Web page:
Thursday, June 25, 2015
Thursday, June 25, 2015
LOS ANGELES – Foreign direct investment has never been more important in catalyzing growth, whether in the developed or developing world.
Although equity markets around the world have largely recovered since the financial crisis, global capital flows have contracted sharply.
The Milken Institute’s Global Opportunity Index, released June 24, provides policy makers and investors vital information on policies that can best attract foreign direct investment, expand economies and accelerate job creation.
The index is also a guide for countries seeking to improve their business environments and attract investors who commit long-term capital, rather than move it around as a fleeting portfolio tactic.
This year’s index, however, does not include The Bahamas.
The index ranks 136 countries across four broad categories: economic fundamentals, ease of doing business, quality of regulation, and rule of law. Among the findings:
- Singapore, Hong Kong, and Finland achieved the top three spots.
- Malaysia is the only developing country in the top ten; it scored particularly well in rule of law.
- From 2009- 2015, there was a slight decline among many advanced economies and mainly positive changes among developing countries, highlighting the hit that developed markets took during the financial crisis, as well as continuing reforms in developing countries.
- In Latin America, countries with improving scores – including Chile, Uruguay, Panama, Colombia, and Ecuador – outnumbered decliners by a margin of 2 to 1.
- Six sub-Saharan countries in Africa are in the top half of the index: Mauritius, South Africa, Botswana, Rwanda, Namibia, and Zambia.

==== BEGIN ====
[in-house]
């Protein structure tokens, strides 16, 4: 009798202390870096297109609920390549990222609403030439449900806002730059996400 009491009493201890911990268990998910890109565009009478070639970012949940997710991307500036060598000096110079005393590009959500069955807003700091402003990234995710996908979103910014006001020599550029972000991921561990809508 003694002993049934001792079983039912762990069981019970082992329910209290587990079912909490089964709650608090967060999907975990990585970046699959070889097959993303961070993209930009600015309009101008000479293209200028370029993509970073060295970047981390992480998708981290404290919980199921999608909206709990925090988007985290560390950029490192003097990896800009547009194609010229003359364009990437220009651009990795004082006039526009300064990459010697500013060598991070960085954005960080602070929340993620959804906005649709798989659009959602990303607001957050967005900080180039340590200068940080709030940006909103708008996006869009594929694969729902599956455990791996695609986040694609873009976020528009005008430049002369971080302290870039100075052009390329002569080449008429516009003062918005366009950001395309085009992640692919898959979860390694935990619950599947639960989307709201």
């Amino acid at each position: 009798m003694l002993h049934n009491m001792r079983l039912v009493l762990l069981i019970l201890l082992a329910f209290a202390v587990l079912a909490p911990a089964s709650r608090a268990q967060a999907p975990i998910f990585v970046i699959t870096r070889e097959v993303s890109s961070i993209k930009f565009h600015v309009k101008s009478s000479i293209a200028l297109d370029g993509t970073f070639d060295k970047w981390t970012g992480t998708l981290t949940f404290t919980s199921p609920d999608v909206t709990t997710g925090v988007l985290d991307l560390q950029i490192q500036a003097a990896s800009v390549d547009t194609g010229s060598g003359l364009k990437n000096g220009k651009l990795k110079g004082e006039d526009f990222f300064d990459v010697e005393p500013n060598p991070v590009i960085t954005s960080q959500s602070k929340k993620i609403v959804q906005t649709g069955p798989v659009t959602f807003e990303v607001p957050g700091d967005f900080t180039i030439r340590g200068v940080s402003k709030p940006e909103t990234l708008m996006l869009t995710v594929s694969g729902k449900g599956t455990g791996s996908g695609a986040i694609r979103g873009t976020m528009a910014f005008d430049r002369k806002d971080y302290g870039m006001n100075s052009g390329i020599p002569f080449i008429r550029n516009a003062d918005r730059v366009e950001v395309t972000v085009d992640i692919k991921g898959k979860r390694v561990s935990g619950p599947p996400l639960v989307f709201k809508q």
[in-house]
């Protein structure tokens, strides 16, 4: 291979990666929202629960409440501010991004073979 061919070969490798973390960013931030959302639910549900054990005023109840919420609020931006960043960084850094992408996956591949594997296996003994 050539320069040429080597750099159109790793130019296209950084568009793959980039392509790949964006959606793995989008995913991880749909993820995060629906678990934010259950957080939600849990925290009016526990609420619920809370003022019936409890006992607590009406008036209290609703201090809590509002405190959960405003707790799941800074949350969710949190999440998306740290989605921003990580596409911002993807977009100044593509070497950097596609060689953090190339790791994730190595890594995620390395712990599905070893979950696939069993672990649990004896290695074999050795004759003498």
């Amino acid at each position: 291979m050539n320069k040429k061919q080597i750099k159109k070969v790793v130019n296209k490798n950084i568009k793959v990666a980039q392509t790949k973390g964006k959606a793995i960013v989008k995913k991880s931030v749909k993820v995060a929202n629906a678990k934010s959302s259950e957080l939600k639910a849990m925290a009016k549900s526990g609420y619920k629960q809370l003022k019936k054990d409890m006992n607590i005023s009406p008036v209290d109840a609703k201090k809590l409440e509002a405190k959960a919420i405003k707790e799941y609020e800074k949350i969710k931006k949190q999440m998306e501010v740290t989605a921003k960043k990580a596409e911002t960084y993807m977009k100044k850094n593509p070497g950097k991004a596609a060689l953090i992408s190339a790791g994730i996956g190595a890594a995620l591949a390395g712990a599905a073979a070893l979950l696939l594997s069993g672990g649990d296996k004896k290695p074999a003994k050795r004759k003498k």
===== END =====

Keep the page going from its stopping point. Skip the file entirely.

- Germany and the United States are tied at 18 – behind the Netherlands, Estonia, and Iceland.
“The Milken Institute’s Global Opportunity Index is both descriptive and prescriptive,” says Institute economist Heather Wickramarachi, co-author of the report. “The higher the country scores in the index, the greater the inflow of foreign direct investment. With the pending normalization of monetary policy by developed countries, it will be more important than ever that developing countries are attractive places for investment. We hope our Global Opportunity index help both countries and companies understand the most productive policies and investment opportunities.”
The Global Opportunity Index top 10:
2. Hong Kong SAR, China
4. New Zealand
8. United Kingdom
“Global Opportunity Index; Attracting Foreign Investment” by Heather Wickramarachi and Keith Savard, is available for download at no charge.
Accompanying the report, a web tool, globalopportunityindex.org, provides full access to the rankings, in each of the four categories, with an interactive feature that allows users to customize the rankings, screening for the investment factors that matter most to them.